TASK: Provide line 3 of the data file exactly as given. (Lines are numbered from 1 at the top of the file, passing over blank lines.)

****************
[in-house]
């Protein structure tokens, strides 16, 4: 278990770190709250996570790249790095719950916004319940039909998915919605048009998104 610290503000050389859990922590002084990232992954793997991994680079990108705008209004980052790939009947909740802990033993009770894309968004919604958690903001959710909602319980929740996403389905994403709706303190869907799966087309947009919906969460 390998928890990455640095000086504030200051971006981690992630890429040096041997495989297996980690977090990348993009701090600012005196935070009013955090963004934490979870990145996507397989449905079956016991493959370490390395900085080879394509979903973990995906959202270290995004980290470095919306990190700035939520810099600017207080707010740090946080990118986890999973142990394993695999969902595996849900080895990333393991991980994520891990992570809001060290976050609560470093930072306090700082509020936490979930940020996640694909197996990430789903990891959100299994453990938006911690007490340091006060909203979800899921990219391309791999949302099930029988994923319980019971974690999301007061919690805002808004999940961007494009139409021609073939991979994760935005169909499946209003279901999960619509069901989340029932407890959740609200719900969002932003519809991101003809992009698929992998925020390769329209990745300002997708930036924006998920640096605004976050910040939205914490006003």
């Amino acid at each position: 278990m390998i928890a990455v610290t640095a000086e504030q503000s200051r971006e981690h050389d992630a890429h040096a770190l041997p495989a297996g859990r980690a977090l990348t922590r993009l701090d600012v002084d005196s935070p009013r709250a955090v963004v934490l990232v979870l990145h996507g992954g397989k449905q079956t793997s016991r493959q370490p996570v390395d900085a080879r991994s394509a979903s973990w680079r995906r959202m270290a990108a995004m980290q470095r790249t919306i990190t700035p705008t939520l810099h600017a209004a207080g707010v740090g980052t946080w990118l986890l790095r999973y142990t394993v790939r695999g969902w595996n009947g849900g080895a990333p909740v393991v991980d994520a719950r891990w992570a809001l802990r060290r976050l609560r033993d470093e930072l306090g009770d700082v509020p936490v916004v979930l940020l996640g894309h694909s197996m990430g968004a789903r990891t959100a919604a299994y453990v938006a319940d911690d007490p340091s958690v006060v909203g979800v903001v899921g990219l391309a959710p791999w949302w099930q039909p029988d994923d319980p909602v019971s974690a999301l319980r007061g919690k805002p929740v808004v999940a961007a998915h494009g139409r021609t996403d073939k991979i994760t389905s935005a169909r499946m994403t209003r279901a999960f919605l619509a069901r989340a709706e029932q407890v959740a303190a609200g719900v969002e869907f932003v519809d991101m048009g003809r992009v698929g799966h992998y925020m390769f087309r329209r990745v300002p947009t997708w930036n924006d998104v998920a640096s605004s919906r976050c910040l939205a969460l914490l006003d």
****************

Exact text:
């Amino acid at each position: 278990m390998i928890a990455v610290t640095a000086e504030q503000s200051r971006e981690h050389d992630a890429h040096a770190l041997p495989a297996g859990r980690a977090l990348t922590r993009l701090d600012v002084d005196s935070p009013r709250a955090v963004v934490l990232v979870l990145h996507g992954g397989k449905q079956t793997s016991r493959q370490p996570v390395d900085a080879r991994s394509a979903s973990w680079r995906r959202m270290a990108a995004m980290q470095r790249t919306i990190t700035p705008t939520l810099h600017a209004a207080g707010v740090g980052t946080w990118l986890l790095r999973y142990t394993v790939r695999g969902w595996n009947g849900g080895a990333p909740v393991v991980d994520a719950r891990w992570a809001l802990r060290r976050l609560r033993d470093e930072l306090g009770d700082v509020p936490v916004v979930l940020l996640g894309h694909s197996m990430g968004a789903r990891t959100a919604a299994y453990v938006a319940d911690d007490p340091s958690v006060v909203g979800v903001v899921g990219l391309a959710p791999w949302w099930q039909p029988d994923d319980p909602v019971s974690a999301l319980r007061g919690k805002p929740v808004v999940a961007a998915h494009g139409r021609t996403d073939k991979i994760t389905s935005a169909r499946m994403t209003r279901a999960f919605l619509a069901r989340a709706e029932q407890v959740a303190a609200g719900v969002e869907f932003v519809d991101m048009g003809r992009v698929g799966h992998y925020m390769f087309r329209r990745v300002p947009t997708w930036n924006d998104v998920a640096s605004s919906r976050c910040l939205a969460l914490l006003d």